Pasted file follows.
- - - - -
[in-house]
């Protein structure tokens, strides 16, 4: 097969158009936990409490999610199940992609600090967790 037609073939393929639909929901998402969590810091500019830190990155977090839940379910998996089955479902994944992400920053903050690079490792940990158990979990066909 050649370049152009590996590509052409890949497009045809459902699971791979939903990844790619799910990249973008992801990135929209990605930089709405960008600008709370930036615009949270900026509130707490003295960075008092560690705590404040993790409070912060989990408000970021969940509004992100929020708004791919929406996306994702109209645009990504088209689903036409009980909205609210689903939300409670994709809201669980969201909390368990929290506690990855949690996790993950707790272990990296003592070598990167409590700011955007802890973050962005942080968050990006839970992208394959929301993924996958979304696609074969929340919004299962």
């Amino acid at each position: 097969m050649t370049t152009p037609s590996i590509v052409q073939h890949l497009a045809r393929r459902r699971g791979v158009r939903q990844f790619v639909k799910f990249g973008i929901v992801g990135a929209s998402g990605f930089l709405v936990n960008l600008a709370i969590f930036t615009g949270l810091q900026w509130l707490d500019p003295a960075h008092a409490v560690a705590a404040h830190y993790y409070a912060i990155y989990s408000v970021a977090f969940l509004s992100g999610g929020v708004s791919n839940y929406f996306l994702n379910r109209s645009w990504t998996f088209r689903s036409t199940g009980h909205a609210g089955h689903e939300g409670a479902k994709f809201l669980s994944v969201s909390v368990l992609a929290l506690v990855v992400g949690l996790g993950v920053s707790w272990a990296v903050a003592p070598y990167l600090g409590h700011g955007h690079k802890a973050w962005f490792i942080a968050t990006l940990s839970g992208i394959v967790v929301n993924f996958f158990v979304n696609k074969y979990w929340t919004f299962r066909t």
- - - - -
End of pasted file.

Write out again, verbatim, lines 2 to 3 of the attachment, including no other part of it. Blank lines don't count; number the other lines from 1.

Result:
């Protein structure tokens, strides 16, 4: 097969158009936990409490999610199940992609600090967790 037609073939393929639909929901998402969590810091500019830190990155977090839940379910998996089955479902994944992400920053903050690079490792940990158990979990066909 050649370049152009590996590509052409890949497009045809459902699971791979939903990844790619799910990249973008992801990135929209990605930089709405960008600008709370930036615009949270900026509130707490003295960075008092560690705590404040993790409070912060989990408000970021969940509004992100929020708004791919929406996306994702109209645009990504088209689903036409009980909205609210689903939300409670994709809201669980969201909390368990929290506690990855949690996790993950707790272990990296003592070598990167409590700011955007802890973050962005942080968050990006839970992208394959929301993924996958979304696609074969929340919004299962």
């Amino acid at each position: 097969m050649t370049t152009p037609s590996i590509v052409q073939h890949l497009a045809r393929r459902r699971g791979v158009r939903q990844f790619v639909k799910f990249g973008i929901v992801g990135a929209s998402g990605f930089l709405v936990n960008l600008a709370i969590f930036t615009g949270l810091q900026w509130l707490d500019p003295a960075h008092a409490v560690a705590a404040h830190y993790y409070a912060i990155y989990s408000v970021a977090f969940l509004s992100g999610g929020v708004s791919n839940y929406f996306l994702n379910r109209s645009w990504t998996f088209r689903s036409t199940g009980h909205a609210g089955h689903e939300g409670a479902k994709f809201l669980s994944v969201s909390v368990l992609a929290l506690v990855v992400g949690l996790g993950v920053s707790w272990a990296v903050a003592p070598y990167l600090g409590h700011g955007h690079k802890a973050w962005f490792i942080a968050t990006l940990s839970g992208i394959v967790v929301n993924f996958f158990v979304n696609k074969y979990w929340t919004f299962r066909t």